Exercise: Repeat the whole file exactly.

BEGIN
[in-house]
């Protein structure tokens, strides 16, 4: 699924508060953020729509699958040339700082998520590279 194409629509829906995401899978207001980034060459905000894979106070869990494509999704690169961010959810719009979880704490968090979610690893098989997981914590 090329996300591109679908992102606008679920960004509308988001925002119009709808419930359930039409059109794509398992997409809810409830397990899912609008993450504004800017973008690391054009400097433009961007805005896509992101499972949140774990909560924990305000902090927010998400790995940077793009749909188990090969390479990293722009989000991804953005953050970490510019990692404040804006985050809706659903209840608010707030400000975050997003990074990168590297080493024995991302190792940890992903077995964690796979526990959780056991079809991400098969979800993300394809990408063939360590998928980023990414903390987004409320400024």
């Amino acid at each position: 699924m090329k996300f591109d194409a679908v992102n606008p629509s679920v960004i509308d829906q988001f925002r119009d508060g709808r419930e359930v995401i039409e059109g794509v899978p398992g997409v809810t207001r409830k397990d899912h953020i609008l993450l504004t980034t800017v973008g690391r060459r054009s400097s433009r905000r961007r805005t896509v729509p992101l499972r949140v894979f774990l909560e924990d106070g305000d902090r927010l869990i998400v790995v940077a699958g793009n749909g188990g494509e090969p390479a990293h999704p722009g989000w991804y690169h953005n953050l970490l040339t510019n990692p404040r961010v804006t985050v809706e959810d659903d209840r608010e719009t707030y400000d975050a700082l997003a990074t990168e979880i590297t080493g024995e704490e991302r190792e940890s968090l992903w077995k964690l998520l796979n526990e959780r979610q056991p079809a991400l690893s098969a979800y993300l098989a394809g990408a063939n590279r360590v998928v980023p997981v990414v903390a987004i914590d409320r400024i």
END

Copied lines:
[in-house]
């Protein structure tokens, strides 16, 4: 699924508060953020729509699958040339700082998520590279 194409629509829906995401899978207001980034060459905000894979106070869990494509999704690169961010959810719009979880704490968090979610690893098989997981914590 090329996300591109679908992102606008679920960004509308988001925002119009709808419930359930039409059109794509398992997409809810409830397990899912609008993450504004800017973008690391054009400097433009961007805005896509992101499972949140774990909560924990305000902090927010998400790995940077793009749909188990090969390479990293722009989000991804953005953050970490510019990692404040804006985050809706659903209840608010707030400000975050997003990074990168590297080493024995991302190792940890992903077995964690796979526990959780056991079809991400098969979800993300394809990408063939360590998928980023990414903390987004409320400024």
């Amino acid at each position: 699924m090329k996300f591109d194409a679908v992102n606008p629509s679920v960004i509308d829906q988001f925002r119009d508060g709808r419930e359930v995401i039409e059109g794509v899978p398992g997409v809810t207001r409830k397990d899912h953020i609008l993450l504004t980034t800017v973008g690391r060459r054009s400097s433009r905000r961007r805005t896509v729509p992101l499972r949140v894979f774990l909560e924990d106070g305000d902090r927010l869990i998400v790995v940077a699958g793009n749909g188990g494509e090969p390479a990293h999704p722009g989000w991804y690169h953005n953050l970490l040339t510019n990692p404040r961010v804006t985050v809706e959810d659903d209840r608010e719009t707030y400000d975050a700082l997003a990074t990168e979880i590297t080493g024995e704490e991302r190792e940890s968090l992903w077995k964690l998520l796979n526990e959780r979610q056991p079809a991400l690893s098969a979800y993300l098989a394809g990408a063939n590279r360590v998928v980023p997981v990414v903390a987004i914590d409320r400024i």